Bicycles in disaster zones, Japan and Swindon

An old colleague of mine, Coop, is currently living and working in Japan where they recently suffered a very powerful earthquake. As soon as I read about it on the BBC news site I was straight onto her blog to check if she was ok. Luckily she had posted soon after the quake to reassure readers that she was fine. Although she did feel the quake, she was a long way from the danger zone. Some of the best bicycle stuff in the world comes from Japan (Nitto, Shimano, loads of small frame-builders outside Osaka etc) and they have a strong sense of the aesthetic in their bike-culture, Western Messenger/Fakenger chic looks sensible and conservative compared with the Japanese versions. It didn’t really surprise me then to see this brief article posted up on recently, showing how bikes can really come into their own in terms of getting things moving again in the affected areas in Japan.

bikes in Japan after earthquake

Here in Britain, only yesterday an entire month’s worth of rain fell in one day. My mother was on her way home from looking after my sister’s children when she found the traffic coming to a complete halt on the dual carriageway out of Abbey Meads, Swindon. She had been there a little while and assumed there was just a crash or something that would soon clear, but then she saw a young man on a bicycle heading up the road through the downpour, stopping at each car and talking briefly to the occupants. When he reached my mother’s car he told her that it was total chaos in the road ahead, the canal had just burst its banks and the culverts couldn’t take the water off fast enough, cars were stranded in a huge pool of water that stretched across all the lanes. People were stuck, unable to turn round, unable to go forward. The lad himself had lifted his bike above his head and waded through the water to tell the cars further down the road to turn back. He then went on to help direct the cars as they turned round. She last saw him disappearing in her rear-view mirror, standing in the pouring rain, stopping cars and turning them back. It took my mother three hours twenty minutes longer than normal to get home, going far out of her way and getting redirected twice by the Police. But if it wasn’t for the young man on the bicycle who had quickly alerted the stationary drivers to what had happened, helped them turn round then redirected the oncoming traffic, long before the police got there, she would have been sat in that car a lot longer. I don’t know when the police turned up, but I bet it would have taken a lot longer to sort out and extract the traffic jam if that chap on the bike hadn’t have taken the initiative.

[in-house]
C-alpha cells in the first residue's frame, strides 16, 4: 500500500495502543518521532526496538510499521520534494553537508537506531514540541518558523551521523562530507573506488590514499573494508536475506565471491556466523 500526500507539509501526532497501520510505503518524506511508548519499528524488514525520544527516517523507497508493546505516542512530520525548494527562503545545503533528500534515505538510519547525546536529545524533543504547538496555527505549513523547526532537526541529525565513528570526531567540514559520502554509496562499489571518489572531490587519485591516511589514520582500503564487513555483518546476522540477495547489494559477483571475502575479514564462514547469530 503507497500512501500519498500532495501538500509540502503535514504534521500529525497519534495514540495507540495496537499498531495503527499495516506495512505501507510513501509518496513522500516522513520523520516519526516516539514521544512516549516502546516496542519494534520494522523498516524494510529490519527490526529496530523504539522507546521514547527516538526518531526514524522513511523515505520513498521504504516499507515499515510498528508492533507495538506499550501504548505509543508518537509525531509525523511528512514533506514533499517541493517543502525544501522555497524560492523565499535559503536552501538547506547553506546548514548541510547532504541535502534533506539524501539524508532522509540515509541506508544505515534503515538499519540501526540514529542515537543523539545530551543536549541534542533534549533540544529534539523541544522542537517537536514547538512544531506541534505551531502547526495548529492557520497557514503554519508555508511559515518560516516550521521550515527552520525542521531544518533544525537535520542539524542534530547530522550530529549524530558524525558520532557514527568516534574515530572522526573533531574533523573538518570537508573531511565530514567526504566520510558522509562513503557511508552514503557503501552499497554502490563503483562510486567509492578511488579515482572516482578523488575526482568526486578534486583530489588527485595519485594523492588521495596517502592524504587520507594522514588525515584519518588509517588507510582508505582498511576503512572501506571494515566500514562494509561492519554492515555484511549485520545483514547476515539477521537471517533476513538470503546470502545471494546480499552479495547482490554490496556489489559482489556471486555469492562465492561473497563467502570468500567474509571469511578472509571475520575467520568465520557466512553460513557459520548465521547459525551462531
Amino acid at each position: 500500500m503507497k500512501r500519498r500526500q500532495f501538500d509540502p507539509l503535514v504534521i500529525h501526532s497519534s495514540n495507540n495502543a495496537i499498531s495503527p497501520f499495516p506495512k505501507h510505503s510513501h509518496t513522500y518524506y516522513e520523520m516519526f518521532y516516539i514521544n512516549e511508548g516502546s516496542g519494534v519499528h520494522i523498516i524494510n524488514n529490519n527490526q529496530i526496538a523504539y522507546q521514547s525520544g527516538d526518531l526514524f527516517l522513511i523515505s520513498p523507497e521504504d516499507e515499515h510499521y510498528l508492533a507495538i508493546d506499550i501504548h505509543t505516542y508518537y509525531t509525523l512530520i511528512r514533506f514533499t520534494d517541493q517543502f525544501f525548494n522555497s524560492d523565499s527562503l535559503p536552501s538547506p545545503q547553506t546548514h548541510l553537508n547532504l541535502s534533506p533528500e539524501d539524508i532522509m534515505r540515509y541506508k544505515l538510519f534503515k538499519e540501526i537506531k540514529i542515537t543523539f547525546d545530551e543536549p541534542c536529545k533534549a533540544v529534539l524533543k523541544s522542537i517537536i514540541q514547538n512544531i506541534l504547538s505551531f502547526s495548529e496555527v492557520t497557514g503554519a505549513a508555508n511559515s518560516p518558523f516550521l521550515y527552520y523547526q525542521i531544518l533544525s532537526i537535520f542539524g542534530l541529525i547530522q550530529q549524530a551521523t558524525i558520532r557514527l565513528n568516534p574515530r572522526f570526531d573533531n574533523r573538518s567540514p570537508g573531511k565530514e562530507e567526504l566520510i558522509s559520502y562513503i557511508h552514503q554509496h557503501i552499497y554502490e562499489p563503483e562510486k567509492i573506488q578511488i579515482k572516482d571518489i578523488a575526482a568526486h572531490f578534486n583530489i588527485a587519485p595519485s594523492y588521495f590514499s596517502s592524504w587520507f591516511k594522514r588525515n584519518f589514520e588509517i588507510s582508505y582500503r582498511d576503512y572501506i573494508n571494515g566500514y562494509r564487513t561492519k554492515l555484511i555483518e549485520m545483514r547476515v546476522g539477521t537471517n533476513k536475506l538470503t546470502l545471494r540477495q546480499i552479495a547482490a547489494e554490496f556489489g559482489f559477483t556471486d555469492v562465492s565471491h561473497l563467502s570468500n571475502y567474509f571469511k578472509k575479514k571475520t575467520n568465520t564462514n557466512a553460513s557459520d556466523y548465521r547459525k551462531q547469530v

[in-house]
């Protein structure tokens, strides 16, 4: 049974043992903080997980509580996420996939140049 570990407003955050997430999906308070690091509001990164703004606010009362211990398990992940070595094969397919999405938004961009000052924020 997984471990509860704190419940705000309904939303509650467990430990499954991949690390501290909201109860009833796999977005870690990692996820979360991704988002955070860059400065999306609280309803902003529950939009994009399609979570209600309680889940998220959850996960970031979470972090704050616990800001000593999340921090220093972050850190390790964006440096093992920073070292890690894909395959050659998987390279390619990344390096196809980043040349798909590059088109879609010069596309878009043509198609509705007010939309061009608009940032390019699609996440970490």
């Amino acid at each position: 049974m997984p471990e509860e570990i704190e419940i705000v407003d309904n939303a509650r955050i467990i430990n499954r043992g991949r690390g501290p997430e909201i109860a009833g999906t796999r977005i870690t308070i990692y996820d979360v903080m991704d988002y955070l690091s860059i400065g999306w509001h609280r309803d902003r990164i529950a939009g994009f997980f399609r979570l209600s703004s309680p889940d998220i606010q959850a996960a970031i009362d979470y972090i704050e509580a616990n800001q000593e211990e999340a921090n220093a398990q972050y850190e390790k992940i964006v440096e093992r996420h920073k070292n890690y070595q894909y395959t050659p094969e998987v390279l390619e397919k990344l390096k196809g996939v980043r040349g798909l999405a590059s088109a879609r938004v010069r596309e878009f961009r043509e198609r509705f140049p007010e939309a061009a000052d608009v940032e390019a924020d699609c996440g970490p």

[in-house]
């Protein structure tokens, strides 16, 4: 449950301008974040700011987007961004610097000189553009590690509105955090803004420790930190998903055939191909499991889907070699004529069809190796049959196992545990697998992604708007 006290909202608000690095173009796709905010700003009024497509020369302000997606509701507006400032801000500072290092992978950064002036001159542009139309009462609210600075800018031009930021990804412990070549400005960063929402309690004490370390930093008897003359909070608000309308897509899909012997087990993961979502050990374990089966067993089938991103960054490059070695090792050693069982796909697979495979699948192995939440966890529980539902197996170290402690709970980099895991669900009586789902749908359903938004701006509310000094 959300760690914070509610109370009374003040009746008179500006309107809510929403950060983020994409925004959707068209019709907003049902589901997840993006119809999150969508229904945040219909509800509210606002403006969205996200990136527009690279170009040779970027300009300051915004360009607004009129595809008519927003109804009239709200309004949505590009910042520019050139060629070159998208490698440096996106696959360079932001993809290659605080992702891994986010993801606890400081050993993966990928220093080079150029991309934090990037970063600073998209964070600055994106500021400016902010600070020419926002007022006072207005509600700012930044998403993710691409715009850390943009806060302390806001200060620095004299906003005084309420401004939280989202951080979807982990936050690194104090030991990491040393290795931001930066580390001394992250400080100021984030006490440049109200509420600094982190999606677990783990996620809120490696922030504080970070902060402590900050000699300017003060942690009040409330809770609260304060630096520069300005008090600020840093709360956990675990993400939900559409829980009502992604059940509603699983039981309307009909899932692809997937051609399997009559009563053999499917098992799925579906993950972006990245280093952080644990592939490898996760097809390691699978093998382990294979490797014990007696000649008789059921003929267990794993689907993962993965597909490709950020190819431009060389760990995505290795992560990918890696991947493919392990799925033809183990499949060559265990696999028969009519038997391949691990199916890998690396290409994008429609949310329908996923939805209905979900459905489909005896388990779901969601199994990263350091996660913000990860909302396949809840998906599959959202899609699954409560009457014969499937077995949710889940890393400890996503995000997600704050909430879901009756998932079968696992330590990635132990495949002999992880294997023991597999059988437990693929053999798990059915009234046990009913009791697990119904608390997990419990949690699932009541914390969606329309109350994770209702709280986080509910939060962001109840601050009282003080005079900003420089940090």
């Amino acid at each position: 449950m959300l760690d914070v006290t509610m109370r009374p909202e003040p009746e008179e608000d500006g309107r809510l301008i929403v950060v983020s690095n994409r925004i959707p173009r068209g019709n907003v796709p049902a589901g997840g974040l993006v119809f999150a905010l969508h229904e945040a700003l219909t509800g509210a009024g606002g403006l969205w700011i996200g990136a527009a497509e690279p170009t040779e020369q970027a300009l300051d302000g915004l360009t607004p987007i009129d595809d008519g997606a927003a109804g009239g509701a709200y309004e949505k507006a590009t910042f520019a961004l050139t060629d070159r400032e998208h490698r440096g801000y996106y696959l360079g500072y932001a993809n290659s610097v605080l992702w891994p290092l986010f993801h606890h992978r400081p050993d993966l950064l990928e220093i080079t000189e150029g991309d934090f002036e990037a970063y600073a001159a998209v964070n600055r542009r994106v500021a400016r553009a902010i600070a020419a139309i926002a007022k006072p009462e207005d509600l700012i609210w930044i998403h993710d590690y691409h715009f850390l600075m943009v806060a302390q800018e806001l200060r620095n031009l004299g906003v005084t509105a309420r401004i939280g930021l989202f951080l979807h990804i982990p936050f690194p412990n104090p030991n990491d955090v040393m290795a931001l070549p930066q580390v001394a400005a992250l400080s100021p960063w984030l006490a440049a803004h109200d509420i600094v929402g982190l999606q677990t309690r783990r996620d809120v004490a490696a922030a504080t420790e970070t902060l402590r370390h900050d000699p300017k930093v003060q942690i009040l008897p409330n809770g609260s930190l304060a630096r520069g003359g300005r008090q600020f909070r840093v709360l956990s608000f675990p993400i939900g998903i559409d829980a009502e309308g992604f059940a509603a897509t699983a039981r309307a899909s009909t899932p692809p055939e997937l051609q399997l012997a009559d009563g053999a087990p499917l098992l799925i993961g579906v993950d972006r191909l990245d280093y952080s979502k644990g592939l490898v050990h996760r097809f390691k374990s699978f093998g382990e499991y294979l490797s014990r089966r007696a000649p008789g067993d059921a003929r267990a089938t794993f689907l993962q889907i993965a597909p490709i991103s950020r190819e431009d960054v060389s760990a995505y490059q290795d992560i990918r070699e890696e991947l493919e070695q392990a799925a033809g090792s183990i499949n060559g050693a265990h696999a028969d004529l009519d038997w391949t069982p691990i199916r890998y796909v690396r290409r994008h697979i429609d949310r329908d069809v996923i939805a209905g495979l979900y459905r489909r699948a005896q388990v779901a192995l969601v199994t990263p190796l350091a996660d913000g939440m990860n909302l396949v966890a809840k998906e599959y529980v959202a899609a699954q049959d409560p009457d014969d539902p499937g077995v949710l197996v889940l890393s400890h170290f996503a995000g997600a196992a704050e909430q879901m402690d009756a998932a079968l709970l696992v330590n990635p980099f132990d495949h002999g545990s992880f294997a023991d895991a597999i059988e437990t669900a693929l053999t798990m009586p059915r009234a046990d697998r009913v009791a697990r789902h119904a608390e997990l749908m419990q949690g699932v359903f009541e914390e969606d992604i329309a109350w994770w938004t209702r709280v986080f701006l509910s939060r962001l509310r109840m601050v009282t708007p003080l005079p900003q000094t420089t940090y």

Surely that has to count as a good mark for cyclists in general and it must cancel out a few ‘red light jumpers’?

More on the Swindon floods from the BBC.

Published in: on July 21, 2007 at 10:14 pm  Leave a Comment  

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